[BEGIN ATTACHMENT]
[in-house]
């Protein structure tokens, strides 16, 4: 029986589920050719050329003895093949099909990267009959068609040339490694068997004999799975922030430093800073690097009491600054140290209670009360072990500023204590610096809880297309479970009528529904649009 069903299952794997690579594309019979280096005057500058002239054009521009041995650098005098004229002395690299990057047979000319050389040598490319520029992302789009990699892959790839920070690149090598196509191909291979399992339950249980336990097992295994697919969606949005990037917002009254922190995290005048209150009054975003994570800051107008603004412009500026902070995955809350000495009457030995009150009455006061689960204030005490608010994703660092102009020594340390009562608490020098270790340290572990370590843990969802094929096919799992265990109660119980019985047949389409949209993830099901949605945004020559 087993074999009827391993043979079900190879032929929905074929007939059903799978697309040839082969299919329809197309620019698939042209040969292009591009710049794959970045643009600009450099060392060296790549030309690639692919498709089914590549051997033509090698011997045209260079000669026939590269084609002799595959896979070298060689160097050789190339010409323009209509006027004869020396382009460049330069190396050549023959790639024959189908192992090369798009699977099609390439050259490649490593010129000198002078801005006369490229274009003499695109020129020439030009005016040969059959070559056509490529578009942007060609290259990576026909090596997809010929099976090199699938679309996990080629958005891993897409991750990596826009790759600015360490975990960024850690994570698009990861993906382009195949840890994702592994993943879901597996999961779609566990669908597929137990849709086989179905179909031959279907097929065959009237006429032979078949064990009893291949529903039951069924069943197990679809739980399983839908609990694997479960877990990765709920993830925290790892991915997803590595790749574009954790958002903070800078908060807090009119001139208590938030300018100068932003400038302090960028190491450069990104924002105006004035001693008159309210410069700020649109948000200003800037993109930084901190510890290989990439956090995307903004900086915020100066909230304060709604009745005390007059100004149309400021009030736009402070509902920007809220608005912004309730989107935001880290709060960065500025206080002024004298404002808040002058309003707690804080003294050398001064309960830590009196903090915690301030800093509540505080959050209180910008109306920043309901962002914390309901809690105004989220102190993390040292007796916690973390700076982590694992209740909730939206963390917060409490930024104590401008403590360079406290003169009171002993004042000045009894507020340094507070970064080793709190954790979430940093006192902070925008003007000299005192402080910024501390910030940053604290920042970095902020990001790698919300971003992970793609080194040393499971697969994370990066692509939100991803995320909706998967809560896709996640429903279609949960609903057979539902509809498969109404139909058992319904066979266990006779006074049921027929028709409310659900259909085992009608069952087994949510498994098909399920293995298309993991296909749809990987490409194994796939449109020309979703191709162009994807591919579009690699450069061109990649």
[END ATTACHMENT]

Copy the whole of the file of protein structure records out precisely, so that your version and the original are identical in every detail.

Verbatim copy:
[in-house]
């Protein structure tokens, strides 16, 4: 029986589920050719050329003895093949099909990267009959068609040339490694068997004999799975922030430093800073690097009491600054140290209670009360072990500023204590610096809880297309479970009528529904649009 069903299952794997690579594309019979280096005057500058002239054009521009041995650098005098004229002395690299990057047979000319050389040598490319520029992302789009990699892959790839920070690149090598196509191909291979399992339950249980336990097992295994697919969606949005990037917002009254922190995290005048209150009054975003994570800051107008603004412009500026902070995955809350000495009457030995009150009455006061689960204030005490608010994703660092102009020594340390009562608490020098270790340290572990370590843990969802094929096919799992265990109660119980019985047949389409949209993830099901949605945004020559 087993074999009827391993043979079900190879032929929905074929007939059903799978697309040839082969299919329809197309620019698939042209040969292009591009710049794959970045643009600009450099060392060296790549030309690639692919498709089914590549051997033509090698011997045209260079000669026939590269084609002799595959896979070298060689160097050789190339010409323009209509006027004869020396382009460049330069190396050549023959790639024959189908192992090369798009699977099609390439050259490649490593010129000198002078801005006369490229274009003499695109020129020439030009005016040969059959070559056509490529578009942007060609290259990576026909090596997809010929099976090199699938679309996990080629958005891993897409991750990596826009790759600015360490975990960024850690994570698009990861993906382009195949840890994702592994993943879901597996999961779609566990669908597929137990849709086989179905179909031959279907097929065959009237006429032979078949064990009893291949529903039951069924069943197990679809739980399983839908609990694997479960877990990765709920993830925290790892991915997803590595790749574009954790958002903070800078908060807090009119001139208590938030300018100068932003400038302090960028190491450069990104924002105006004035001693008159309210410069700020649109948000200003800037993109930084901190510890290989990439956090995307903004900086915020100066909230304060709604009745005390007059100004149309400021009030736009402070509902920007809220608005912004309730989107935001880290709060960065500025206080002024004298404002808040002058309003707690804080003294050398001064309960830590009196903090915690301030800093509540505080959050209180910008109306920043309901962002914390309901809690105004989220102190993390040292007796916690973390700076982590694992209740909730939206963390917060409490930024104590401008403590360079406290003169009171002993004042000045009894507020340094507070970064080793709190954790979430940093006192902070925008003007000299005192402080910024501390910030940053604290920042970095902020990001790698919300971003992970793609080194040393499971697969994370990066692509939100991803995320909706998967809560896709996640429903279609949960609903057979539902509809498969109404139909058992319904066979266990006779006074049921027929028709409310659900259909085992009608069952087994949510498994098909399920293995298309993991296909749809990987490409194994796939449109020309979703191709162009994807591919579009690699450069061109990649």